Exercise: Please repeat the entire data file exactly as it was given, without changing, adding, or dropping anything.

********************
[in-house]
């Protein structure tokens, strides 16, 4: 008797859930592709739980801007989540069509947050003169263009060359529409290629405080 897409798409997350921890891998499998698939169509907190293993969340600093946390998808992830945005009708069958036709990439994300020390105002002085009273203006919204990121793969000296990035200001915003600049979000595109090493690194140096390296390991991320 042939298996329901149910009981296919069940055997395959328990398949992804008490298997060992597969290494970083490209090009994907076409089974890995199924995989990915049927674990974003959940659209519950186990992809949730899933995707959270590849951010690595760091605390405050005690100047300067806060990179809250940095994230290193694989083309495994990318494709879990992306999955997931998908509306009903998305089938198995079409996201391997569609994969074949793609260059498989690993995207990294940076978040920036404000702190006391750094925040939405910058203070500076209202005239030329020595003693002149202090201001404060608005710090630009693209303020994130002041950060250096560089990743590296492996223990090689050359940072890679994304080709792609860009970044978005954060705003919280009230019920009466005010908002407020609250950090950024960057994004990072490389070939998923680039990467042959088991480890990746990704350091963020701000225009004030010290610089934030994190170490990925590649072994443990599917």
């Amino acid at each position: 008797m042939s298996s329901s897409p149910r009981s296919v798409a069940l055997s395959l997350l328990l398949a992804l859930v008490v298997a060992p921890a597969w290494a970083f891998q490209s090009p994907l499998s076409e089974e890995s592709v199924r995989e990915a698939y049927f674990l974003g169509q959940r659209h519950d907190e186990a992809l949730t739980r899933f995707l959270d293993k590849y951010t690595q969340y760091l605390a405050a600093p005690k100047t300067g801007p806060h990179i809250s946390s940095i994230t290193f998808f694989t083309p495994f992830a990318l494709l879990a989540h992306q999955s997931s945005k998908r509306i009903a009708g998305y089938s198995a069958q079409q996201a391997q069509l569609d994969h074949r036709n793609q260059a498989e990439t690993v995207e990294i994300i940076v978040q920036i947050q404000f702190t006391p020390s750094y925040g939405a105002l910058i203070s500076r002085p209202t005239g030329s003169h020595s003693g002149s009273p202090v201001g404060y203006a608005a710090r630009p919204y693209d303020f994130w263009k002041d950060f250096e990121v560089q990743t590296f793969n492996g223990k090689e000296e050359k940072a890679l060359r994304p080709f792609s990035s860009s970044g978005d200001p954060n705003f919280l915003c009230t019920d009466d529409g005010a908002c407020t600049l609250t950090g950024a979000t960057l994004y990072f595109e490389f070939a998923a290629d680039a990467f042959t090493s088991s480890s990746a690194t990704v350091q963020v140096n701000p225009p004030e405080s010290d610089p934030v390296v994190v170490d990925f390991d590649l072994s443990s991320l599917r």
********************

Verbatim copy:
[in-house]
């Protein structure tokens, strides 16, 4: 008797859930592709739980801007989540069509947050003169263009060359529409290629405080 897409798409997350921890891998499998698939169509907190293993969340600093946390998808992830945005009708069958036709990439994300020390105002002085009273203006919204990121793969000296990035200001915003600049979000595109090493690194140096390296390991991320 042939298996329901149910009981296919069940055997395959328990398949992804008490298997060992597969290494970083490209090009994907076409089974890995199924995989990915049927674990974003959940659209519950186990992809949730899933995707959270590849951010690595760091605390405050005690100047300067806060990179809250940095994230290193694989083309495994990318494709879990992306999955997931998908509306009903998305089938198995079409996201391997569609994969074949793609260059498989690993995207990294940076978040920036404000702190006391750094925040939405910058203070500076209202005239030329020595003693002149202090201001404060608005710090630009693209303020994130002041950060250096560089990743590296492996223990090689050359940072890679994304080709792609860009970044978005954060705003919280009230019920009466005010908002407020609250950090950024960057994004990072490389070939998923680039990467042959088991480890990746990704350091963020701000225009004030010290610089934030994190170490990925590649072994443990599917």
């Amino acid at each position: 008797m042939s298996s329901s897409p149910r009981s296919v798409a069940l055997s395959l997350l328990l398949a992804l859930v008490v298997a060992p921890a597969w290494a970083f891998q490209s090009p994907l499998s076409e089974e890995s592709v199924r995989e990915a698939y049927f674990l974003g169509q959940r659209h519950d907190e186990a992809l949730t739980r899933f995707l959270d293993k590849y951010t690595q969340y760091l605390a405050a600093p005690k100047t300067g801007p806060h990179i809250s946390s940095i994230t290193f998808f694989t083309p495994f992830a990318l494709l879990a989540h992306q999955s997931s945005k998908r509306i009903a009708g998305y089938s198995a069958q079409q996201a391997q069509l569609d994969h074949r036709n793609q260059a498989e990439t690993v995207e990294i994300i940076v978040q920036i947050q404000f702190t006391p020390s750094y925040g939405a105002l910058i203070s500076r002085p209202t005239g030329s003169h020595s003693g002149s009273p202090v201001g404060y203006a608005a710090r630009p919204y693209d303020f994130w263009k002041d950060f250096e990121v560089q990743t590296f793969n492996g223990k090689e000296e050359k940072a890679l060359r994304p080709f792609s990035s860009s970044g978005d200001p954060n705003f919280l915003c009230t019920d009466d529409g005010a908002c407020t600049l609250t950090g950024a979000t960057l994004y990072f595109e490389f070939a998923a290629d680039a990467f042959t090493s088991s480890s990746a690194t990704v350091q963020v140096n701000p225009p004030e405080s010290d610089p934030v390296v994190v170490d990925f390991d590649l072994s443990s991320l599917r």